The Company Buy team recently moved into new offices. If, like us, you’re looking to upgrade your workspace, there are a number of additional costs you should be aware of.
There are several types of office – fully serviced (where literally everything is included), managed (where you’ll typically organise your own furniture, and some utilities), and stand-alone (where you organise everything, and would usually sign a lease with the landlord, rather than a licence which applies to serviced and managed offices). There is a fair bit of overlap between each office ‘model’.
Here we look at what your typical office costs will be, and what to look out for before signing an office rental agreement.
Your contract will state a) what your office rental will be, b) the payment frequency, and c) the agreement length. Before signing anything, make sure you agree with these terms. In some office developments, there is plenty of spare capacity, so you may well be able to negotiate a lower fee. Try to negotiate directly with the office owner rather than an intermediary – as ‘agents’ will need to recoup their finder’s fee from somewhere.
You’ll often be asked to pay an initial fee for organising paperwork, such as drawing up a rental contract / licence. This is fairly typical, and assuming the costs are reasonable, there is little you can do to avoid them. If you’re looking to rent stand-alone premises directly with a landlord (not serviced offices), you should seek legal advice from a commercial solicitor before signing a lease.
You should expect to pay a refundable deposit before you physically move in to the premises. The amount you may will depend on your contract terms, but one month’s rent is typical – especially for serviced / traditional offices.
Many serviced office providers will include rates within their rental costs, however this is not always the case. If you are liable to pay rates, you may well be eligible for rates relief. You can get small business rate relief if the rateable value of your office space is £12,000 or less per year. You qualify for 100% relief if your rateable value is £6,000 or less. Make sure you contact your local council right away, as you’ll be expected to pay your full rates unless you apply for relief.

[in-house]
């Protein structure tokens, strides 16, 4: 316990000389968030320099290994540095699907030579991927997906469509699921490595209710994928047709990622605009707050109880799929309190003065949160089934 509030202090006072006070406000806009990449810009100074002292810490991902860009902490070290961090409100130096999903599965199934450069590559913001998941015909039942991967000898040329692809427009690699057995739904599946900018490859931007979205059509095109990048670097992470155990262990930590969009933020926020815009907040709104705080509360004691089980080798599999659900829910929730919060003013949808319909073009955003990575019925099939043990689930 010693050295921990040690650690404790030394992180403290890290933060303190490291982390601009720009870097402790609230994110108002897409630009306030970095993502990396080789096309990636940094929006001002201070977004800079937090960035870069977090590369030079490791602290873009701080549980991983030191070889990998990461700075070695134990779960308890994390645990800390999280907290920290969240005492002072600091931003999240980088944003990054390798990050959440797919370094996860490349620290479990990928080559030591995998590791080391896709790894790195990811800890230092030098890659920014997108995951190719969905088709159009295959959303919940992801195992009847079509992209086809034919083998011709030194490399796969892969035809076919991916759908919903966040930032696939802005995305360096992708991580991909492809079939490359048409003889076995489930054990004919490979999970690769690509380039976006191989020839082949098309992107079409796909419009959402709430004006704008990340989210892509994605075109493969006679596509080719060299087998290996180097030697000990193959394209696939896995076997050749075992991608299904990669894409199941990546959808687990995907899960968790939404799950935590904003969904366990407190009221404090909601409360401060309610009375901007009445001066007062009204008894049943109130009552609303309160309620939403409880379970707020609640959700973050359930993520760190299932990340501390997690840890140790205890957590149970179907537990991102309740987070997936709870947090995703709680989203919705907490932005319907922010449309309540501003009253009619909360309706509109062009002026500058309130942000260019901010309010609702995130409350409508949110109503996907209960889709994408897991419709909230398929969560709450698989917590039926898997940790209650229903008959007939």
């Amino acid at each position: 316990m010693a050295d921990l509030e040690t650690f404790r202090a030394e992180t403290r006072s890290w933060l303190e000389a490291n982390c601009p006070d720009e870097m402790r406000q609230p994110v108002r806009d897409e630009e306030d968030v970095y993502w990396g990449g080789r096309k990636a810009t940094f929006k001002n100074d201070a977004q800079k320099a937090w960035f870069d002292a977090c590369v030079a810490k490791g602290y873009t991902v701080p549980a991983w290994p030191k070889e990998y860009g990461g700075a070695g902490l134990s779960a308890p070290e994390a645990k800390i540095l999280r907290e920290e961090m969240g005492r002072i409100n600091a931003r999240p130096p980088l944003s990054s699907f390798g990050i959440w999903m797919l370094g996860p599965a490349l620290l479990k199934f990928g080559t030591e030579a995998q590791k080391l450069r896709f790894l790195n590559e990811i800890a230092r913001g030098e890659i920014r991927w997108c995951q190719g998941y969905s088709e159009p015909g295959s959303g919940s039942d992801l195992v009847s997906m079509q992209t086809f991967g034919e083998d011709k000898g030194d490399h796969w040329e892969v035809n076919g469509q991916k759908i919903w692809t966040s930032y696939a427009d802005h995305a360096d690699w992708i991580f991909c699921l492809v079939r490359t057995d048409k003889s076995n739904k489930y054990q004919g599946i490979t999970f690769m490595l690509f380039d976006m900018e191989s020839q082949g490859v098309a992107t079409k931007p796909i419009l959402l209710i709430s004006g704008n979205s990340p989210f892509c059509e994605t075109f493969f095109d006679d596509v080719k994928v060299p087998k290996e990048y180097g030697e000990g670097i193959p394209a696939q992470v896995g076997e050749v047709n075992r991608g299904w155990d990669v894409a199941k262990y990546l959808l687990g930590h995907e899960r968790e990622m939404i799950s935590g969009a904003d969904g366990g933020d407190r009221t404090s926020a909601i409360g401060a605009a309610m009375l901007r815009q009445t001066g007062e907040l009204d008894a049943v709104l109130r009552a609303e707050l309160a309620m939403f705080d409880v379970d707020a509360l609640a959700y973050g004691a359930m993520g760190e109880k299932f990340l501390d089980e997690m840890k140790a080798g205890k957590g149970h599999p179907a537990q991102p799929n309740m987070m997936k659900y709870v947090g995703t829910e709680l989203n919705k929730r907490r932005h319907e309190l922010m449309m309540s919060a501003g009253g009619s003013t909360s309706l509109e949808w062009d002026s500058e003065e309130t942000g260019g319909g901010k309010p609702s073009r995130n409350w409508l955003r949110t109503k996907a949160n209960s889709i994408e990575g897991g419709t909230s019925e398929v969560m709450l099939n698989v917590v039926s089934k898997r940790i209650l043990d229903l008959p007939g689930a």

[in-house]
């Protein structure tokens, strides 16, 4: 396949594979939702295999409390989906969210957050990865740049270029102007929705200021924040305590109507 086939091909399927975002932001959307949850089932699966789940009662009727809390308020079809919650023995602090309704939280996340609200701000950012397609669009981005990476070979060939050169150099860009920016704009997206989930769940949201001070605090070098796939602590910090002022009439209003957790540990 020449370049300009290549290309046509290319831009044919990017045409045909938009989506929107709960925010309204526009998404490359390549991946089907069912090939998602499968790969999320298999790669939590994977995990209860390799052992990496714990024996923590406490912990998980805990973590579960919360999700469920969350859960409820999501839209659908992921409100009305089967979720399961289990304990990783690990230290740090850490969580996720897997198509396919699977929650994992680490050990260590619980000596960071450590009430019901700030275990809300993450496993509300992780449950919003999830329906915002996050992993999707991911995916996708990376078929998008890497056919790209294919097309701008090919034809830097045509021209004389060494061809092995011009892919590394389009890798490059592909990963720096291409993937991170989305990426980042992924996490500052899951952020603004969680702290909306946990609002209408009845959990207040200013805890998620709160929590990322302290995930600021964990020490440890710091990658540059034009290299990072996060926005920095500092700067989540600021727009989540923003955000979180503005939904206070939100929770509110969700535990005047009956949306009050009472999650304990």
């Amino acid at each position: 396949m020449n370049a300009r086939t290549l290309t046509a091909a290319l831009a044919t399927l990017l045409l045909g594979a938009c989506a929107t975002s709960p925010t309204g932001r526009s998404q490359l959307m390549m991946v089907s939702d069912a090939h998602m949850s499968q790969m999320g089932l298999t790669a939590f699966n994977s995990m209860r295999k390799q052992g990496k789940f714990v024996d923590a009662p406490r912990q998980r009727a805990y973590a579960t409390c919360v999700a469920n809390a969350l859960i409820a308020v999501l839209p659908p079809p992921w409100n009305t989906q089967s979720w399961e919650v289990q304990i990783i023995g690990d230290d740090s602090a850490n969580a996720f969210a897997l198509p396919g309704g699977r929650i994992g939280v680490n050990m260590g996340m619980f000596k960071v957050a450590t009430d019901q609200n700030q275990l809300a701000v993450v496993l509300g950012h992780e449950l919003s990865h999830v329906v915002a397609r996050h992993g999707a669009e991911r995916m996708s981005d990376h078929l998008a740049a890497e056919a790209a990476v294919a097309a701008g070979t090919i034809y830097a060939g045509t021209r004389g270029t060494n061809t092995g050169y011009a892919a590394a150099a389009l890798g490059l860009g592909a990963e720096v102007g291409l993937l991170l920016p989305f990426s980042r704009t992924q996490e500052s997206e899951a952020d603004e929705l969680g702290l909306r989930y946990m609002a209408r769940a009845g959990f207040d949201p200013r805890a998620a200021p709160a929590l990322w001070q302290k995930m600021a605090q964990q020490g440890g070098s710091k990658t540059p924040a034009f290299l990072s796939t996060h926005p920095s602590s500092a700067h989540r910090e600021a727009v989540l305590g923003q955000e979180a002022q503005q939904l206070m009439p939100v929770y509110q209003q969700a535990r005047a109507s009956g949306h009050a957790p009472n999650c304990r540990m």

Internet / Phones
If you’re looking to move into a fully-serviced office, you may well have to use the office provider’s telecoms facilities. This may be convenient for some firms, but you will pay for the privilege. If you have a choice over your telecoms provider, make sure you compare the various business broadband / telecoms providers, not just BT (which has high monthly fees, and typically installation charges on top). You should be able to get a phone line, a large number of free landline calls, and unlimited broadband for under £30/month. We did.
If you expect to host meetings in the future, you may well benefit from choosing an office which provides board room or meeting room facilities. You’ll typically be charged an hourly fee for using conference facilities, plus any ‘refreshments’ you require.
If you’re renting space in a building used by other business, cleaning costs will usually be included in your rental – certainly if you’re paying for a serviced office.
Again, if you’ve opted for the more conventional type of office space, the costs of heating and water are likely to be included in the costs, but not always.
Find out what parking facilities are offered by prospective office providers – for both clients, and visitors. Unsurprisingly, parking costs and availability will be heavily dependent on location (in town, or out of town).
Your office provider will be responsible for arranging buildings insurance (you may or may not have to pay a distinct contribution to this). As a client, you’re likely to have to take out your own business contents cover. Make sure you are adequately insured, especially if you have expensive computer equipment or other technology.
A fully-serviced office will usually include tables, chairs and cupboards, whereas you may need to furnish the space at your own expense if the office isn’t managed. In our case, the previous tenants left behind most of their furniture for free (as agreed with us), so there may be a fair bit of leeway when it comes to equipping your new workplace.